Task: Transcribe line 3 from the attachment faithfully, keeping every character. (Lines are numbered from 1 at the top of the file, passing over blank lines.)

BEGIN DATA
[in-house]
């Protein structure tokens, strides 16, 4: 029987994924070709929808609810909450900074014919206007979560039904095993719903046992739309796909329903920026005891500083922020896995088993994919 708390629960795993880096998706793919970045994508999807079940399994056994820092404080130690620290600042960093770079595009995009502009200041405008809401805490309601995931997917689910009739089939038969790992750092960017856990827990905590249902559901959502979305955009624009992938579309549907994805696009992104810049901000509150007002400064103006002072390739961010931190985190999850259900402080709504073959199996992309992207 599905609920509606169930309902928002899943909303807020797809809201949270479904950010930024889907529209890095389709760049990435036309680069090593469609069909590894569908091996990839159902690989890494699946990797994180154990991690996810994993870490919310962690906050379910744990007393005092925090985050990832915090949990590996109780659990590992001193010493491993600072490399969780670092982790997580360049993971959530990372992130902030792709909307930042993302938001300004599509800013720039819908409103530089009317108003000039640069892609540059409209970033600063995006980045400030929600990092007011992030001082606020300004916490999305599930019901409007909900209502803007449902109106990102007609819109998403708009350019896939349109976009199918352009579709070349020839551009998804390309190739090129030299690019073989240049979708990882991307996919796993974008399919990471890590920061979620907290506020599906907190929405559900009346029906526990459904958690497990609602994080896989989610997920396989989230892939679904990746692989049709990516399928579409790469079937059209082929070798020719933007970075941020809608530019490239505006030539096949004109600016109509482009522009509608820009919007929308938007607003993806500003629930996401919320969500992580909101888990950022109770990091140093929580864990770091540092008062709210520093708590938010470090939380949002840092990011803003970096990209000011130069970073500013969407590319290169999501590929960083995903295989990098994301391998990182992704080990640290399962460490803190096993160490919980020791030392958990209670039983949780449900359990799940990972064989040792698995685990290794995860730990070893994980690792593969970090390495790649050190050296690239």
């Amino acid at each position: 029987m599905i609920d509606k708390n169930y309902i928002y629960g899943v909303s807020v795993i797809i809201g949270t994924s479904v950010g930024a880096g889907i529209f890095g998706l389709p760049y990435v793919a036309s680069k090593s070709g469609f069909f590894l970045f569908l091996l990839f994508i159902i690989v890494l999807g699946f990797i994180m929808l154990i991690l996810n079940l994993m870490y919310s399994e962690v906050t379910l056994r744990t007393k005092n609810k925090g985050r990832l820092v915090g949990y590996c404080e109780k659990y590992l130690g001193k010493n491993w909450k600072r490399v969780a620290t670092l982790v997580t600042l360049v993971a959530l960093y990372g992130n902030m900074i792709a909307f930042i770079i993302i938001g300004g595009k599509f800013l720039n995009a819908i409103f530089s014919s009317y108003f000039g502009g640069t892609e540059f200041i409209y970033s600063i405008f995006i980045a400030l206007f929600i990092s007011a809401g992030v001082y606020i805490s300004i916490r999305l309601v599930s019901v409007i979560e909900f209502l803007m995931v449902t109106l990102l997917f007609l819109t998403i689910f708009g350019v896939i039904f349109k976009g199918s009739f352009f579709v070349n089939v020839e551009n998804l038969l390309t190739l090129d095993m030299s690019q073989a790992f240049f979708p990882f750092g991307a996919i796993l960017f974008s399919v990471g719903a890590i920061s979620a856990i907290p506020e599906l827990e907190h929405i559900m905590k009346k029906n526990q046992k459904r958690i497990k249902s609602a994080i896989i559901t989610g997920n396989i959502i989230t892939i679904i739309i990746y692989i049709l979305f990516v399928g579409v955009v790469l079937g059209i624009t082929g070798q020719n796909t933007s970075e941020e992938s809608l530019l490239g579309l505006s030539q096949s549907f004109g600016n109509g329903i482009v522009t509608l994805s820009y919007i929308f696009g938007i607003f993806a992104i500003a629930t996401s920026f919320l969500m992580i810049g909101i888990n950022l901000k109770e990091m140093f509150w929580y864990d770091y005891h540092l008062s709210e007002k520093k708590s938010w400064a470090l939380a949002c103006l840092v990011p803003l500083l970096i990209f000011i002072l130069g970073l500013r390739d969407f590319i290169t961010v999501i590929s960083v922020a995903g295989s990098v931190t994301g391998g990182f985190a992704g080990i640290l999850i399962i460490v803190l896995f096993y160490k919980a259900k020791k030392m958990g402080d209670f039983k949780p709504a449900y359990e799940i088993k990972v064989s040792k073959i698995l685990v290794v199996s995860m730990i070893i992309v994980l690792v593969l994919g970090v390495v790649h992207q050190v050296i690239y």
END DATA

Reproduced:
């Amino acid at each position: 029987m599905i609920d509606k708390n169930y309902i928002y629960g899943v909303s807020v795993i797809i809201g949270t994924s479904v950010g930024a880096g889907i529209f890095g998706l389709p760049y990435v793919a036309s680069k090593s070709g469609f069909f590894l970045f569908l091996l990839f994508i159902i690989v890494l999807g699946f990797i994180m929808l154990i991690l996810n079940l994993m870490y919310s399994e962690v906050t379910l056994r744990t007393k005092n609810k925090g985050r990832l820092v915090g949990y590996c404080e109780k659990y590992l130690g001193k010493n491993w909450k600072r490399v969780a620290t670092l982790v997580t600042l360049v993971a959530l960093y990372g992130n902030m900074i792709a909307f930042i770079i993302i938001g300004g595009k599509f800013l720039n995009a819908i409103f530089s014919s009317y108003f000039g502009g640069t892609e540059f200041i409209y970033s600063i405008f995006i980045a400030l206007f929600i990092s007011a809401g992030v001082y606020i805490s300004i916490r999305l309601v599930s019901v409007i979560e909900f209502l803007m995931v449902t109106l990102l997917f007609l819109t998403i689910f708009g350019v896939i039904f349109k976009g199918s009739f352009f579709v070349n089939v020839e551009n998804l038969l390309t190739l090129d095993m030299s690019q073989a790992f240049f979708p990882f750092g991307a996919i796993l960017f974008s399919v990471g719903a890590i920061s979620a856990i907290p506020e599906l827990e907190h929405i559900m905590k009346k029906n526990q046992k459904r958690i497990k249902s609602a994080i896989i559901t989610g997920n396989i959502i989230t892939i679904i739309i990746y692989i049709l979305f990516v399928g579409v955009v790469l079937g059209i624009t082929g070798q020719n796909t933007s970075e941020e992938s809608l530019l490239g579309l505006s030539q096949s549907f004109g600016n109509g329903i482009v522009t509608l994805s820009y919007i929308f696009g938007i607003f993806a992104i500003a629930t996401s920026f919320l969500m992580i810049g909101i888990n950022l901000k109770e990091m140093f509150w929580y864990d770091y005891h540092l008062s709210e007002k520093k708590s938010w400064a470090l939380a949002c103006l840092v990011p803003l500083l970096i990209f000011i002072l130069g970073l500013r390739d969407f590319i290169t961010v999501i590929s960083v922020a995903g295989s990098v931190t994301g391998g990182f985190a992704g080990i640290l999850i399962i460490v803190l896995f096993y160490k919980a259900k020791k030392m958990g402080d209670f039983k949780p709504a449900y359990e799940i088993k990972v064989s040792k073959i698995l685990v290794v199996s995860m730990i070893i992309v994980l690792v593969l994919g970090v390495v790649h992207q050190v050296i690239y």